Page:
Canada denies Alan Kurdi's family applied for asylum
Canada has denied it received a bid for asylum from the family of a three-year-old Syrian boy whose body was found washed up on a beach in Turkey.
The aunt of Alan Kurdi earlier said his family's request for refugee status had been rejected, but later acknowledged it had never been submitted.
The Canadian government has come under fire for not taking in more Syrians.
Alan drowned alongside his brother, 5, and mother after their boat capsized as they tried to reach Greece from Turkey.
Images of the toddler's body sparked global outcry over the human cost of the migrant crisis.
He is just one of thousands of people who have died this year trying to reach Europe by sea, fleeing war and conflict in their home countries.
'Didn't deserve to die'
His family fled the Syrian border town of Kobane into Turkey after it came under repeated attack by Islamic State militants earlier this year, his aunt Teema Kurdi said on Thursday.
"They didn't deserve to die, they didn't. They were going for a better life. That shouldn't have happened. It shouldn't have happened to them," she said at a press conference, before breaking down in tears.
The Canadian immigration authorities said on Thursday they had no record of receiving an application for refugee status from Alan's father, Abdullah Kurdi.
But Abdullah's brother, Mohammad, did submit an application, though it was rejected for being incomplete, they added.
The statement comes after both a Canadian legislator and Teema Kurdi said on Thursday that Alan's family had submitted an application.
But Teema later seemed to backtrack, telling reporters she had hoped to sponsor Alan's father and his bid for refugee asylum after their brother Mohammad's bid was denied.
Read more about Alan and his family's story:
"To be honest I don't want to just blame the Canadian government. I'm blaming the whole world for this," she said.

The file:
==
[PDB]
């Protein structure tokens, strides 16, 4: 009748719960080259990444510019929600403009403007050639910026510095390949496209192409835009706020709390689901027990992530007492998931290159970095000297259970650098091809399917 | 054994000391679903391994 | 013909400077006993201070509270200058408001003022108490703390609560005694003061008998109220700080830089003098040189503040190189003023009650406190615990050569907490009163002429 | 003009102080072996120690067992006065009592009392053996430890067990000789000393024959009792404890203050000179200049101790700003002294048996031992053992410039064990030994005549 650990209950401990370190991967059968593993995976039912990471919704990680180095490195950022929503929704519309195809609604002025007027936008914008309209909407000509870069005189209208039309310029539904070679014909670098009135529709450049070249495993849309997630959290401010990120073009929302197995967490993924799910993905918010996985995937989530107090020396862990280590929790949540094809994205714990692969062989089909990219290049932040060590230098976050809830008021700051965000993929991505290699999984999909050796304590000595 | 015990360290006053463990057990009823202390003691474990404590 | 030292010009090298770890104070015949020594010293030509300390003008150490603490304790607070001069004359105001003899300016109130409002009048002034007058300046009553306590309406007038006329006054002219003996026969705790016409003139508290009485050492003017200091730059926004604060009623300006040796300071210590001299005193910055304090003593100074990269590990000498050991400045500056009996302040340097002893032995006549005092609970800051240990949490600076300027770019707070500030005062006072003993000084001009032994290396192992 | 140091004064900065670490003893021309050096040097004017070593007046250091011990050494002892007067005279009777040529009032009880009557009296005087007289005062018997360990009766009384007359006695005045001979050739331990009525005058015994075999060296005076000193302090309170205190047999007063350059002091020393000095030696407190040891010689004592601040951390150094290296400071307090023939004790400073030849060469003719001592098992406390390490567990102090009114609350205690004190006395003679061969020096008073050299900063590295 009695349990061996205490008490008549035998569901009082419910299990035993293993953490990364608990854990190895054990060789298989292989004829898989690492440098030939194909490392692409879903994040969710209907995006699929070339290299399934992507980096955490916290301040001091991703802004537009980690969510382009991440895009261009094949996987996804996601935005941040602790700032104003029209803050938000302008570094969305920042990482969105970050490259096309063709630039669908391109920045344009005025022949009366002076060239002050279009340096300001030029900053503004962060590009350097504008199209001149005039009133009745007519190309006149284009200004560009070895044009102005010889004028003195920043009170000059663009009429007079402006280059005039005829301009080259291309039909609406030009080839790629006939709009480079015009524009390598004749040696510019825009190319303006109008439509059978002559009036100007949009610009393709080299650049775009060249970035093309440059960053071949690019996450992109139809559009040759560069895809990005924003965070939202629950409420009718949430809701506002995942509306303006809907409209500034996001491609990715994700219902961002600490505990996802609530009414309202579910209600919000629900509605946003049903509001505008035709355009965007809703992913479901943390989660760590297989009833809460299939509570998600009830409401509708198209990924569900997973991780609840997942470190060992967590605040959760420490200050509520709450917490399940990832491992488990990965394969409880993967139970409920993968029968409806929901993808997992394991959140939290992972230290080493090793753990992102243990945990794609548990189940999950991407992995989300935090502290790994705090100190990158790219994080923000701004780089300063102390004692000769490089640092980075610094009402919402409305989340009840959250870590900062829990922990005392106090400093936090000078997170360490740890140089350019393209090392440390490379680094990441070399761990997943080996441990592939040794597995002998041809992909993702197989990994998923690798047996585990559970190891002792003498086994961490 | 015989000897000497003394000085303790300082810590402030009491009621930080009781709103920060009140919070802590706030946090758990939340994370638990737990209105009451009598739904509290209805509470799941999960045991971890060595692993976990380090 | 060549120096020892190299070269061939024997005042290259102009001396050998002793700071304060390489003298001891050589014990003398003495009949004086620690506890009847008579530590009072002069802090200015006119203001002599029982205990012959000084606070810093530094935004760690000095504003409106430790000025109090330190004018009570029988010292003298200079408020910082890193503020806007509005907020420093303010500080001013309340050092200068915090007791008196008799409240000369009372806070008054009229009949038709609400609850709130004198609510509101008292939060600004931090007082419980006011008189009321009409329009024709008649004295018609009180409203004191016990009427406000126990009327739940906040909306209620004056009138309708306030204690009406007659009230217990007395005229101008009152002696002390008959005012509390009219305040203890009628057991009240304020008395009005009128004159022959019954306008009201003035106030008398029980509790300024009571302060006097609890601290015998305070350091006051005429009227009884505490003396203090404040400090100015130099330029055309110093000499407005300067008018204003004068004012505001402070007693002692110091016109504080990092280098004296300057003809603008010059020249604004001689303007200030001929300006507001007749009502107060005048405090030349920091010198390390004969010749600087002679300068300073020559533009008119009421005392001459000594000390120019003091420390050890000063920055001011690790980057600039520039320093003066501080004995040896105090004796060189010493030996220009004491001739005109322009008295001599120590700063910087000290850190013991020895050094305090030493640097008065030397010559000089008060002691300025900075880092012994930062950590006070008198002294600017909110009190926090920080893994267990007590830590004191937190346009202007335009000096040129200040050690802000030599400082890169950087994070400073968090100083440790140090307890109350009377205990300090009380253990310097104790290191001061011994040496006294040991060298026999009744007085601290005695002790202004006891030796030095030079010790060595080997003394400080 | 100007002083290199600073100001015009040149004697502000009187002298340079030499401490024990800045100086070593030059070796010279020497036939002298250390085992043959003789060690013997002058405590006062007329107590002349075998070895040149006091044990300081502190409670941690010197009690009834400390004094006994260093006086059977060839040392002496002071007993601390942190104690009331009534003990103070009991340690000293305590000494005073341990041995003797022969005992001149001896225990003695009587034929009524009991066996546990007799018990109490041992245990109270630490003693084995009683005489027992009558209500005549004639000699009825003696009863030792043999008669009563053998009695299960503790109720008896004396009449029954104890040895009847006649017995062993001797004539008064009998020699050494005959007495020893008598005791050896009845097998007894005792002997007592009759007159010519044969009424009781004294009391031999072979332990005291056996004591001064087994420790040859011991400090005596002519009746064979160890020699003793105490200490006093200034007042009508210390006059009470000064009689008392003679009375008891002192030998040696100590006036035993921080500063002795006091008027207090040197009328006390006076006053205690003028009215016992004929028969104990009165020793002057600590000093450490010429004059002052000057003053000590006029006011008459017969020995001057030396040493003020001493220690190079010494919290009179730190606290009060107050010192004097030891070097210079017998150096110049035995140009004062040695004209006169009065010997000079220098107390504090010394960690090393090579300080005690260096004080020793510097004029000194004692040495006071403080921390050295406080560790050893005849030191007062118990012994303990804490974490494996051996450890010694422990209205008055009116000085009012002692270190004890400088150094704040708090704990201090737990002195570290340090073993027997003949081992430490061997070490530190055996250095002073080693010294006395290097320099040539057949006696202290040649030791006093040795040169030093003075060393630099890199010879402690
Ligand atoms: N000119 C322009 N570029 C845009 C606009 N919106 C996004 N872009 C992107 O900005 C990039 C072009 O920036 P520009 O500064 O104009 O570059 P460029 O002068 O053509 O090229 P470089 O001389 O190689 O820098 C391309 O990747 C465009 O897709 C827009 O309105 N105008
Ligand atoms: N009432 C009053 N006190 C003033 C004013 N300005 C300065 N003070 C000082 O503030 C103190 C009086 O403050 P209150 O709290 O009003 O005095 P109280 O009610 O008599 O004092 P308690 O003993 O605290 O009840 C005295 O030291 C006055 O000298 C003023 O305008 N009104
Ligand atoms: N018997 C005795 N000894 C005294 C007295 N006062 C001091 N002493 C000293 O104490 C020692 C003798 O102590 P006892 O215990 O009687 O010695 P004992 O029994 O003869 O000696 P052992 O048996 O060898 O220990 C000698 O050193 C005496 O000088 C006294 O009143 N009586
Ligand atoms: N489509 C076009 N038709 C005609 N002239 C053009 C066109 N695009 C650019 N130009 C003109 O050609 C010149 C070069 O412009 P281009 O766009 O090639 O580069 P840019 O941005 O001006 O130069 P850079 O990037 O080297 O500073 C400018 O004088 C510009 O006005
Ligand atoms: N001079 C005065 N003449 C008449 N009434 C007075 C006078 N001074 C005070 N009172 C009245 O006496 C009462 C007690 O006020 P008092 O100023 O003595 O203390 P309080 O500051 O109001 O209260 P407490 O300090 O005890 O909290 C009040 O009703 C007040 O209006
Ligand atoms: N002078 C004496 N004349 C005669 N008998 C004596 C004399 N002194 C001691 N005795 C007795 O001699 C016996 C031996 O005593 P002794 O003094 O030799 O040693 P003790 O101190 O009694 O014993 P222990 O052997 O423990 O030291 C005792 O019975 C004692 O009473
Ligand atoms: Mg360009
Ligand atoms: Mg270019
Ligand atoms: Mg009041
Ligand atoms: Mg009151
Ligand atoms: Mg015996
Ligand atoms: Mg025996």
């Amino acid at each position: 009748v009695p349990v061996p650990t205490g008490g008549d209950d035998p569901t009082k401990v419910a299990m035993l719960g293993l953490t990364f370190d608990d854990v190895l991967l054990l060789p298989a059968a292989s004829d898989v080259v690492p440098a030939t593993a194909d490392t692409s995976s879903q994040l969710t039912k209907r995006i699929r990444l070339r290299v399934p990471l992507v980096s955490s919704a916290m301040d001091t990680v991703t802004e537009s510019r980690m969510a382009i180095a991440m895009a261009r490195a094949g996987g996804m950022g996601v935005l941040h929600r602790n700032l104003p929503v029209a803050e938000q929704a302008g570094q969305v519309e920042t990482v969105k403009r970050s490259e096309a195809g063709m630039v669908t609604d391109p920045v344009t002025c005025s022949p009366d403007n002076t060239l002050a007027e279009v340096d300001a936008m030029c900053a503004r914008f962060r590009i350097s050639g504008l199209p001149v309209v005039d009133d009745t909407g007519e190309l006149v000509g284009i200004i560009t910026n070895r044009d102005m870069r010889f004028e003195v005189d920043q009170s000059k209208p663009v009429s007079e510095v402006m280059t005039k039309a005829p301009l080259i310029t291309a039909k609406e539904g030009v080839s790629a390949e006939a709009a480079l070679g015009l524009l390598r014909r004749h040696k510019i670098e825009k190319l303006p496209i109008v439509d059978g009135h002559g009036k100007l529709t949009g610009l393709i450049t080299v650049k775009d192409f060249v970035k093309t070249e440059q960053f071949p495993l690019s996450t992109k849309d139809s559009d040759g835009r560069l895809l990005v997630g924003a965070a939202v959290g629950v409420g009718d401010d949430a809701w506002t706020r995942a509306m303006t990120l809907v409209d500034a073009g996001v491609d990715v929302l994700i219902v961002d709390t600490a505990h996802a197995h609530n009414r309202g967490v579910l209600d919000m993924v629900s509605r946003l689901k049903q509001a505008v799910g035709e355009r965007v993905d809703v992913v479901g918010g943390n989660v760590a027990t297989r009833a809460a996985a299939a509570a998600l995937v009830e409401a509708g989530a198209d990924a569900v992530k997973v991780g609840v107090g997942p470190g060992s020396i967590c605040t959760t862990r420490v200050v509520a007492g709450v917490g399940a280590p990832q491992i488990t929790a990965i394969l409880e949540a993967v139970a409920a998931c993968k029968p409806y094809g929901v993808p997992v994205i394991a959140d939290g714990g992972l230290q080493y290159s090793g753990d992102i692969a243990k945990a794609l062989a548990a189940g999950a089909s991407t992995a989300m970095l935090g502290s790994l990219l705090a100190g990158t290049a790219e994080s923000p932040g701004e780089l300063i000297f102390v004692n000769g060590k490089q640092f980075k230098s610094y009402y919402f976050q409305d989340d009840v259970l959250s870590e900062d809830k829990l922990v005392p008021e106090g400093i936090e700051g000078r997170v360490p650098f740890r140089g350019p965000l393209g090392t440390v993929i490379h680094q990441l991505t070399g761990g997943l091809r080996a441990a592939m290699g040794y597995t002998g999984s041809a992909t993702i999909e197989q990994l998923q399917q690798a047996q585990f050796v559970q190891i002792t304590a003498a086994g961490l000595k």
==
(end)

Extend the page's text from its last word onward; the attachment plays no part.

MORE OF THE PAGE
Brewing immigration row
According to Canadian journalist Terry Glavin, who spoke to the aunt in Vancouver, Alan's father Abdullah had been kidnapped during the Islamic State siege Kobane earlier this year and had all of his teeth pulled out.
He eventually managed to get his family across the border into Turkey, where they then encountered problems trying to get out of the country after being denied exit visas.
As Alan's story came to light, Canada's Immigration Minister Chris Alexander decided to suspend part of his re-election campaign for the October polls to investigate reports that the family had applied for asylum.
"The tragic photo of young Alan Kurdi and the news of the death of his brother and mother broke hearts around the world," the minister said in a statement on Thursday.
The Conservative government of Stephen Harper also came under attack from opposition Liberal leader Justin Trudeau for not accepting more refugees, suggesting the minister was doing too little too late.
"You don't get to suddenly discover compassion in the middle of an election campaign. You either have it or you don't," Mr Trudeau said during a campaign stop on Thursday.
He urged the Canadian authorities to allow in 25,000 Syrian refugees.
What is Canada's immigration policy for Syrians?
- Canada's government in January announced plans to resettle 10,000 refugees over three years
- But it came under fire for saying it would prioritise persecuted ethnic and religious minorities, such as Christians. Rights groups label the policy as discrimination by religion
- As of late July, Canada has only welcomed 1,002 Syrians, according to government figures
- But Immigration Minister Chris Alexander said on Thursday Canada had taken in "approximately 2,500" to date
- The Conservatives are pledging to bring in an additional 10,000 refugees from Syria and Iraq if re-elected in October